Larne RNLI called to yacht that had broken its moorings

Lifeboats News Release

Larne RNLI had an early start this morning (22 July) when the pagers sounded at 5:00am after it was reported that a 37 foot yacht had broken its moorings at East Antrim boat club and had run aground in Larne Lough causing a potential hazard to the shipping lanes.

Larne RNLI had an early start this morning (22 July) when the pagers sounded at 5:00am after it was reported that a 37 foot yacht had broken its moorings at East Antrim boat club and had run aground in Larne Lough causing a potential hazard to the shipping lanes.

Launching both lifeboats around 5:10am in moderate seas on an overcast morning, the all-weather lifeboat, Dr John McSparron, arrived to the castualy vessel first with the inshore lifeboat, Terry, arriving shortly after.

The decision was made to place a volunteer crew member from the inshore lifeboat onto the casualty vessel so that a tow line could be established. Once the tow line was secured the inshore lifeboat towed the yacht from its position where it had run aground. When it was assessed as being safe and the casualty yacht was not damaged, the tow was passed onto the all-weather lifeboat, which took the casualty vessel to a spare mooring back at East Antrim boat club.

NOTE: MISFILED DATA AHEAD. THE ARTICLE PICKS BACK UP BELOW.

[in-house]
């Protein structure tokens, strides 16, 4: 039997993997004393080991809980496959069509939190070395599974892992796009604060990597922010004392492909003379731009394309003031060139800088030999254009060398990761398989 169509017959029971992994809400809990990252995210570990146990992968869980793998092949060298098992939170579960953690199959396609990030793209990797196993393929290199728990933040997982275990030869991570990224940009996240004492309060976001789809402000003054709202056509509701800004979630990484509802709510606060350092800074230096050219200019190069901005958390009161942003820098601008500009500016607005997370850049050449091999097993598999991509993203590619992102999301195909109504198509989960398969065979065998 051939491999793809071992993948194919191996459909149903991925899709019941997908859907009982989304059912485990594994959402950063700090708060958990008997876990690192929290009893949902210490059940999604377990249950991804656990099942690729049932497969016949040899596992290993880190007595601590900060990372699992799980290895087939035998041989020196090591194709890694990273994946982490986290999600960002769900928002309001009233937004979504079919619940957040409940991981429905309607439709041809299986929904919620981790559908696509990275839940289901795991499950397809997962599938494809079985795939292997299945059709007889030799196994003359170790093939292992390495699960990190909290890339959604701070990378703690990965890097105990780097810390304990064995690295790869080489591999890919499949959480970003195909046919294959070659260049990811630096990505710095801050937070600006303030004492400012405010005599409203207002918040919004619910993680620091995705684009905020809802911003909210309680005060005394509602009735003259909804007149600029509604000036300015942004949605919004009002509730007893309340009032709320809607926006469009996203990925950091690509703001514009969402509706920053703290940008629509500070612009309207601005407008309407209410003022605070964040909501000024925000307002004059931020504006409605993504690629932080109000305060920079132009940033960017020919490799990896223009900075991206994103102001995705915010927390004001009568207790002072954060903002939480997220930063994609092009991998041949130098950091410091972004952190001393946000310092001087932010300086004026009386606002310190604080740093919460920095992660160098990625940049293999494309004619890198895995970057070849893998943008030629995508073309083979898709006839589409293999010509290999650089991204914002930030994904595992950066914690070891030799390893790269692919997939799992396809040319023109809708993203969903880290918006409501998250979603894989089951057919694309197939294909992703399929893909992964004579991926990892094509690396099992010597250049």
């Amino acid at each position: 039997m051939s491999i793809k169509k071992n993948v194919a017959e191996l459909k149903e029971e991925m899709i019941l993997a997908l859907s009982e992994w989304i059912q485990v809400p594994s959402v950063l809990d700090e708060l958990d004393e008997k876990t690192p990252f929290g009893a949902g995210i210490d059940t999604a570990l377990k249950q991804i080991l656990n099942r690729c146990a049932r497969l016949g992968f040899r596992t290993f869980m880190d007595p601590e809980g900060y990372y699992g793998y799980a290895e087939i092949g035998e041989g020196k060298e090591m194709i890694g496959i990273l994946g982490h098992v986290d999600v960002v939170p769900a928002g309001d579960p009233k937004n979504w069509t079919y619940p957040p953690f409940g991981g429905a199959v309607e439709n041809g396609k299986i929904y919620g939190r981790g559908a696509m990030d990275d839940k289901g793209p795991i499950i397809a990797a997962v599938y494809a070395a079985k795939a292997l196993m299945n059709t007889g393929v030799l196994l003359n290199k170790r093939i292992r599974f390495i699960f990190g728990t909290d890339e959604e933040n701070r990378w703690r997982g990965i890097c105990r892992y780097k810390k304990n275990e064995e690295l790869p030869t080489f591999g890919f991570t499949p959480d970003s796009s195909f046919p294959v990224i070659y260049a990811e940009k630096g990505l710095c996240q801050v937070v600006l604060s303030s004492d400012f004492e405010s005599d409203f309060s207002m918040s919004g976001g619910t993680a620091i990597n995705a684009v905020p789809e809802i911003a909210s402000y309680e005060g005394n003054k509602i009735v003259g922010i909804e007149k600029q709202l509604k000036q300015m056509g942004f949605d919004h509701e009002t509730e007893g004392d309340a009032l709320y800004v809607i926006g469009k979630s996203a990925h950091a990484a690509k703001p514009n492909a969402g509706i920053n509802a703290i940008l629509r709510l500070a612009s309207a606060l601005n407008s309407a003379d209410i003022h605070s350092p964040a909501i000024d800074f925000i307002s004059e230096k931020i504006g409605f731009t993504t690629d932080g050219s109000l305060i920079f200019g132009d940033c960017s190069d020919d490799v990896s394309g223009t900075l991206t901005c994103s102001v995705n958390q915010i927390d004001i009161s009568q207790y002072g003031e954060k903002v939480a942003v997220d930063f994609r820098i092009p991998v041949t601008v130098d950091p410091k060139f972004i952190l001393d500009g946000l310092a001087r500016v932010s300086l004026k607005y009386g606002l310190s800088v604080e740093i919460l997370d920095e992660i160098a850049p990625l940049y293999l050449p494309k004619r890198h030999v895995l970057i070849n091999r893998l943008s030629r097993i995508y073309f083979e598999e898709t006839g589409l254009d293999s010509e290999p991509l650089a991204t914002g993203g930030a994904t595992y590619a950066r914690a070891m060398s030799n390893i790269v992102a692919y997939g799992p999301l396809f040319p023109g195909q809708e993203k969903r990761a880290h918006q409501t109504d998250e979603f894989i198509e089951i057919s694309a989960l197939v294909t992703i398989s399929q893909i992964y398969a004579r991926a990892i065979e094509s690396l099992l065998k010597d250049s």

Allan Dorman, Larne Lifeboat Operations Manager, said ‘It was an early start for our volunteers this morning and we had a good turnout of crew for the callout. This scenario is something that we practice during training and I was glad to see that everyone worked together for a successful outcome.’

Ends

RNLI/Samantha Agnew

Larne RNLI towing yacht

RNLI/Samantha Agnew

Larne inshore lifeboat establishing a tow line

RNLI/Samntha Agnew

Larne RNLI towing yacht

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The RNLI charity saves lives at sea. Its volunteers provide a 24-hour search and rescue service around the United Kingdom and Republic of Ireland coasts. The RNLI operates over 238 lifeboat stations in the UK and Ireland and, in a normal year, more than 240 lifeguard units on beaches around the UK and Channel Islands. The RNLI is independent of Coastguard and government and depends on voluntary donations and legacies to maintain its rescue service. Since the RNLI was founded in 1824, its lifeboat crews and lifeguards have saved over 142,700 lives.

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